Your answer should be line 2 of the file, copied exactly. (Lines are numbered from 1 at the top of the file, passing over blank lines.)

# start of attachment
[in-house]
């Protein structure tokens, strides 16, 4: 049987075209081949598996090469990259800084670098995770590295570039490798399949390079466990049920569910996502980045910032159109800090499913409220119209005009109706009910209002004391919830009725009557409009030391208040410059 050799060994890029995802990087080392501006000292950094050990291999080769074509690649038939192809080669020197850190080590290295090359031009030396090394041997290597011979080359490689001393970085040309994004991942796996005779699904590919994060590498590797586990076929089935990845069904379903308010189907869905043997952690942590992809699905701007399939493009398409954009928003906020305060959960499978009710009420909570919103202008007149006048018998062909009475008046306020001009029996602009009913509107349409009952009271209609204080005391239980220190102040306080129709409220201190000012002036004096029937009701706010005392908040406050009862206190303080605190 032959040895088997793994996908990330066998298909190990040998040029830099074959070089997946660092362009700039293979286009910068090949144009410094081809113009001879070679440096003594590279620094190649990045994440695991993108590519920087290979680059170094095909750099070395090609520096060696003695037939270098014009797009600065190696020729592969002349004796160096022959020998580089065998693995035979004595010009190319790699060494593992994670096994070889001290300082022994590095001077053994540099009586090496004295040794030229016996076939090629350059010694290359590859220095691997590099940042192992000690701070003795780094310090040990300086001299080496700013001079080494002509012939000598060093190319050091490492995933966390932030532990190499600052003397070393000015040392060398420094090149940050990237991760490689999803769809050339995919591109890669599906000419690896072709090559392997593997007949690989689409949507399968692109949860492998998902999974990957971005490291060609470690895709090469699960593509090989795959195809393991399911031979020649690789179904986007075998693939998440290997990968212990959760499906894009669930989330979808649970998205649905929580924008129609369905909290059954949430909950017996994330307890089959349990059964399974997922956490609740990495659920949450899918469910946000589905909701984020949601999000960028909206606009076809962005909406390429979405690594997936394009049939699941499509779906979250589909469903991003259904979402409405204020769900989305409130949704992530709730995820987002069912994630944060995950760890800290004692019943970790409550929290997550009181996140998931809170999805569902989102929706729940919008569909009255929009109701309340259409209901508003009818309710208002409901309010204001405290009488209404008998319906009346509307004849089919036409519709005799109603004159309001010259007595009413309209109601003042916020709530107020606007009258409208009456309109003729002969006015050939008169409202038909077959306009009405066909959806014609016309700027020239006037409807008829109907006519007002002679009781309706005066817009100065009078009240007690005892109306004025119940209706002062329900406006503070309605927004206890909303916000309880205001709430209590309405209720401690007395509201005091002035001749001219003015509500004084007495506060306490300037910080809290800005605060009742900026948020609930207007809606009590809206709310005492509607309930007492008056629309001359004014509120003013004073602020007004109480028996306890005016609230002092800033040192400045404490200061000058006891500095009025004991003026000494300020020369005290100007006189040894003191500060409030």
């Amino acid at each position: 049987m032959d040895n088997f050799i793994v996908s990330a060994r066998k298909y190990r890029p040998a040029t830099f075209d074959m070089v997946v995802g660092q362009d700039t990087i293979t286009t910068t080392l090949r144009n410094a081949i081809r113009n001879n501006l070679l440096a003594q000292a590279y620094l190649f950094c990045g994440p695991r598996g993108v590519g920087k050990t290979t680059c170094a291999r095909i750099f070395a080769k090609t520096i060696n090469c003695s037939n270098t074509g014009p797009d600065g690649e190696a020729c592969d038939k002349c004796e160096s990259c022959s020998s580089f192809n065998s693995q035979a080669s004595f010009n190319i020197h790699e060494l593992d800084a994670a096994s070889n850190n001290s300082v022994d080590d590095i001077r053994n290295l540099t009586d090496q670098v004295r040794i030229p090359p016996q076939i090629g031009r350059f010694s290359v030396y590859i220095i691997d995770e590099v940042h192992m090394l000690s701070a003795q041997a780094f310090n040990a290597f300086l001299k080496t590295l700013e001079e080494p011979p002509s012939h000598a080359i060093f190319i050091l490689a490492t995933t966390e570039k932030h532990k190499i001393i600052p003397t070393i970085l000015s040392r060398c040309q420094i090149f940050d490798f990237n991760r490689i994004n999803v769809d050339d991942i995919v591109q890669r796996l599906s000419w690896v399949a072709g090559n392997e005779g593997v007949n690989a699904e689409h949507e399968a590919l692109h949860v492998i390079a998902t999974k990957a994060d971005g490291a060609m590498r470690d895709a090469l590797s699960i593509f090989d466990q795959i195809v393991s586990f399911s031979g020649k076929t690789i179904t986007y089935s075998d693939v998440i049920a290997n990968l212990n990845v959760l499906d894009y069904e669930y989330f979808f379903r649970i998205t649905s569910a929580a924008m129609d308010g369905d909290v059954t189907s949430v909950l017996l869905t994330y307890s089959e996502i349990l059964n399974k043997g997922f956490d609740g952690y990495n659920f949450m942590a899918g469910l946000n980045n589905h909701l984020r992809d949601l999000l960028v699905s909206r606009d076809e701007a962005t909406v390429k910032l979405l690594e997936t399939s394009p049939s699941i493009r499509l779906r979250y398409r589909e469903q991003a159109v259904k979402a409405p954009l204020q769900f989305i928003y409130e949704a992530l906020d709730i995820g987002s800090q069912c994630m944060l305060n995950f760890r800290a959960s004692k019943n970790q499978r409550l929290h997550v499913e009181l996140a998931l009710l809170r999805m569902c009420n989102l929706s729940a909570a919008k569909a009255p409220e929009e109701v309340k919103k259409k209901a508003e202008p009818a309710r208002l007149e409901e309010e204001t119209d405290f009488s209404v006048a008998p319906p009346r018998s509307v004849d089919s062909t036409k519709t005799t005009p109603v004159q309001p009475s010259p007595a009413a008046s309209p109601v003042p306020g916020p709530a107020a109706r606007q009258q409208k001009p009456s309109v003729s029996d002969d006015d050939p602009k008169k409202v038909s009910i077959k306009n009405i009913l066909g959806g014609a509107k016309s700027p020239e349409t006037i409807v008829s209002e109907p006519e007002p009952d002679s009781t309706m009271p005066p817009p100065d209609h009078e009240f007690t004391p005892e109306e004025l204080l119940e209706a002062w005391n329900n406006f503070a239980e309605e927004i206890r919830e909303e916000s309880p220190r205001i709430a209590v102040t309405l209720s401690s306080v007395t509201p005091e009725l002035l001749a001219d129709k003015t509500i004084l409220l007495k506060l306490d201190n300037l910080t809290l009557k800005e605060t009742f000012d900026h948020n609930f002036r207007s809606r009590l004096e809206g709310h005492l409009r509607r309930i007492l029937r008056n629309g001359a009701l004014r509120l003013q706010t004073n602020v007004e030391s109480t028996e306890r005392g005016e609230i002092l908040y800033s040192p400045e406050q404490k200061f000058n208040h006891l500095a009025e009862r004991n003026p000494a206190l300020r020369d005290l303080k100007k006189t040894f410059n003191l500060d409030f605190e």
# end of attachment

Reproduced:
């Protein structure tokens, strides 16, 4: 049987075209081949598996090469990259800084670098995770590295570039490798399949390079466990049920569910996502980045910032159109800090499913409220119209005009109706009910209002004391919830009725009557409009030391208040410059 050799060994890029995802990087080392501006000292950094050990291999080769074509690649038939192809080669020197850190080590290295090359031009030396090394041997290597011979080359490689001393970085040309994004991942796996005779699904590919994060590498590797586990076929089935990845069904379903308010189907869905043997952690942590992809699905701007399939493009398409954009928003906020305060959960499978009710009420909570919103202008007149006048018998062909009475008046306020001009029996602009009913509107349409009952009271209609204080005391239980220190102040306080129709409220201190000012002036004096029937009701706010005392908040406050009862206190303080605190 032959040895088997793994996908990330066998298909190990040998040029830099074959070089997946660092362009700039293979286009910068090949144009410094081809113009001879070679440096003594590279620094190649990045994440695991993108590519920087290979680059170094095909750099070395090609520096060696003695037939270098014009797009600065190696020729592969002349004796160096022959020998580089065998693995035979004595010009190319790699060494593992994670096994070889001290300082022994590095001077053994540099009586090496004295040794030229016996076939090629350059010694290359590859220095691997590099940042192992000690701070003795780094310090040990300086001299080496700013001079080494002509012939000598060093190319050091490492995933966390932030532990190499600052003397070393000015040392060398420094090149940050990237991760490689999803769809050339995919591109890669599906000419690896072709090559392997593997007949690989689409949507399968692109949860492998998902999974990957971005490291060609470690895709090469699960593509090989795959195809393991399911031979020649690789179904986007075998693939998440290997990968212990959760499906894009669930989330979808649970998205649905929580924008129609369905909290059954949430909950017996994330307890089959349990059964399974997922956490609740990495659920949450899918469910946000589905909701984020949601999000960028909206606009076809962005909406390429979405690594997936394009049939699941499509779906979250589909469903991003259904979402409405204020769900989305409130949704992530709730995820987002069912994630944060995950760890800290004692019943970790409550929290997550009181996140998931809170999805569902989102929706729940919008569909009255929009109701309340259409209901508003009818309710208002409901309010204001405290009488209404008998319906009346509307004849089919036409519709005799109603004159309001010259007595009413309209109601003042916020709530107020606007009258409208009456309109003729002969006015050939008169409202038909077959306009009405066909959806014609016309700027020239006037409807008829109907006519007002002679009781309706005066817009100065009078009240007690005892109306004025119940209706002062329900406006503070309605927004206890909303916000309880205001709430209590309405209720401690007395509201005091002035001749001219003015509500004084007495506060306490300037910080809290800005605060009742900026948020609930207007809606009590809206709310005492509607309930007492008056629309001359004014509120003013004073602020007004109480028996306890005016609230002092800033040192400045404490200061000058006891500095009025004991003026000494300020020369005290100007006189040894003191500060409030």